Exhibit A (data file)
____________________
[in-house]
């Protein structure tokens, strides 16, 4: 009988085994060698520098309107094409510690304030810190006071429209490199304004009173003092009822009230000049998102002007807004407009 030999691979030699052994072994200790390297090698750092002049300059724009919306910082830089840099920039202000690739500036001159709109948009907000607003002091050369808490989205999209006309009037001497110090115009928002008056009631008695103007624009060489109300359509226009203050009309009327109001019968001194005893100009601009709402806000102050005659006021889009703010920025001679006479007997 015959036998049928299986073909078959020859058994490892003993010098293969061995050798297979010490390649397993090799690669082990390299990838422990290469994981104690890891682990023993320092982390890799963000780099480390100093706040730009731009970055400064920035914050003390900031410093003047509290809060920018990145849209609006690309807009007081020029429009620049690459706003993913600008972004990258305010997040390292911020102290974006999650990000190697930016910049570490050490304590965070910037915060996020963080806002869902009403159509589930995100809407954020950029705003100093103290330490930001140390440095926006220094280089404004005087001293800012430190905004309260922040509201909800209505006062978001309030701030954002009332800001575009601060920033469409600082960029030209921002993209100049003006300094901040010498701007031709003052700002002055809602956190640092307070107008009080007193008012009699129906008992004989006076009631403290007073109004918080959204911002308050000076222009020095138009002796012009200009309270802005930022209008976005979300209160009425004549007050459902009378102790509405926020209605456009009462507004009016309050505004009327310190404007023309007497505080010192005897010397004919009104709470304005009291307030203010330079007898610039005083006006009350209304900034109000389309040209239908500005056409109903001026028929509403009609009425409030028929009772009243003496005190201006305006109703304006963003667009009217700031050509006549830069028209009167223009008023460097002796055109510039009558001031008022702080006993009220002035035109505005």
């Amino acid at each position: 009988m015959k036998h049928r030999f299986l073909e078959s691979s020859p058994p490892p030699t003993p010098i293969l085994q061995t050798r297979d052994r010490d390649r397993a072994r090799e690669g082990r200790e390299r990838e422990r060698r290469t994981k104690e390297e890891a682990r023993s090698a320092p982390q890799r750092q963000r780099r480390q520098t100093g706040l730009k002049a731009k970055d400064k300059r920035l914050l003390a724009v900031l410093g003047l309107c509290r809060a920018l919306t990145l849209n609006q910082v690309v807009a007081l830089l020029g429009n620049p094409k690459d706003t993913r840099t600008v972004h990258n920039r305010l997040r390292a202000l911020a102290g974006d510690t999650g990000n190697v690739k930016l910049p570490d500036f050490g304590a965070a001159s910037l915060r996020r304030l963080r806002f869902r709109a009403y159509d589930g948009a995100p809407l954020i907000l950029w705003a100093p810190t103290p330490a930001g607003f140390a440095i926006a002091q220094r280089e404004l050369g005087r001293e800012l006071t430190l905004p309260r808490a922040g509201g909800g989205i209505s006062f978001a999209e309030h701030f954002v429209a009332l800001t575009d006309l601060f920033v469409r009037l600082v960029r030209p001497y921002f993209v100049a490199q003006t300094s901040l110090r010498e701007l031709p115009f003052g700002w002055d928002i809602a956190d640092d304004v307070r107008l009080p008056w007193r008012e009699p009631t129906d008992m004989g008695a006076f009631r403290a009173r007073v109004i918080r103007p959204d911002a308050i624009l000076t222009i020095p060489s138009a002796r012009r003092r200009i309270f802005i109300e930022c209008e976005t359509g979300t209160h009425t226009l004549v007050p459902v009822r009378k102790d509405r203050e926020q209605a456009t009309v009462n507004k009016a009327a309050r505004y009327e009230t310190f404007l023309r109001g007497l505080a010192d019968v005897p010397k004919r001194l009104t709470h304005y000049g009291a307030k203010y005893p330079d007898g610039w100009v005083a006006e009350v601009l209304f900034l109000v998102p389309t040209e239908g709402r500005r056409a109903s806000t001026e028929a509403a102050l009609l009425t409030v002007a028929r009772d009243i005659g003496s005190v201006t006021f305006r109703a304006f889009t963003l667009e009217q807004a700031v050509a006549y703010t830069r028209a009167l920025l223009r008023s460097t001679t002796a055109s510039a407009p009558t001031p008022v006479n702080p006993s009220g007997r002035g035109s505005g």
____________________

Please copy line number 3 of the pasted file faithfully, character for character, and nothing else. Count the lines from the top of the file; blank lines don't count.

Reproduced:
């Amino acid at each position: 009988m015959k036998h049928r030999f299986l073909e078959s691979s020859p058994p490892p030699t003993p010098i293969l085994q061995t050798r297979d052994r010490d390649r397993a072994r090799e690669g082990r200790e390299r990838e422990r060698r290469t994981k104690e390297e890891a682990r023993s090698a320092p982390q890799r750092q963000r780099r480390q520098t100093g706040l730009k002049a731009k970055d400064k300059r920035l914050l003390a724009v900031l410093g003047l309107c509290r809060a920018l919306t990145l849209n609006q910082v690309v807009a007081l830089l020029g429009n620049p094409k690459d706003t993913r840099t600008v972004h990258n920039r305010l997040r390292a202000l911020a102290g974006d510690t999650g990000n190697v690739k930016l910049p570490d500036f050490g304590a965070a001159s910037l915060r996020r304030l963080r806002f869902r709109a009403y159509d589930g948009a995100p809407l954020i907000l950029w705003a100093p810190t103290p330490a930001g607003f140390a440095i926006a002091q220094r280089e404004l050369g005087r001293e800012l006071t430190l905004p309260r808490a922040g509201g909800g989205i209505s006062f978001a999209e309030h701030f954002v429209a009332l800001t575009d006309l601060f920033v469409r009037l600082v960029r030209p001497y921002f993209v100049a490199q003006t300094s901040l110090r010498e701007l031709p115009f003052g700002w002055d928002i809602a956190d640092d304004v307070r107008l009080p008056w007193r008012e009699p009631t129906d008992m004989g008695a006076f009631r403290a009173r007073v109004i918080r103007p959204d911002a308050i624009l000076t222009i020095p060489s138009a002796r012009r003092r200009i309270f802005i109300e930022c209008e976005t359509g979300t209160h009425t226009l004549v007050p459902v009822r009378k102790d509405r203050e926020q209605a456009t009309v009462n507004k009016a009327a309050r505004y009327e009230t310190f404007l023309r109001g007497l505080a010192d019968v005897p010397k004919r001194l009104t709470h304005y000049g009291a307030k203010y005893p330079d007898g610039w100009v005083a006006e009350v601009l209304f900034l109000v998102p389309t040209e239908g709402r500005r056409a109903s806000t001026e028929a509403a102050l009609l009425t409030v002007a028929r009772d009243i005659g003496s005190v201006t006021f305006r109703a304006f889009t963003l667009e009217q807004a700031v050509a006549y703010t830069r028209a009167l920025l223009r008023s460097t001679t002796a055109s510039a407009p009558t001031p008022v006479n702080p006993s009220g007997r002035g035109s505005g």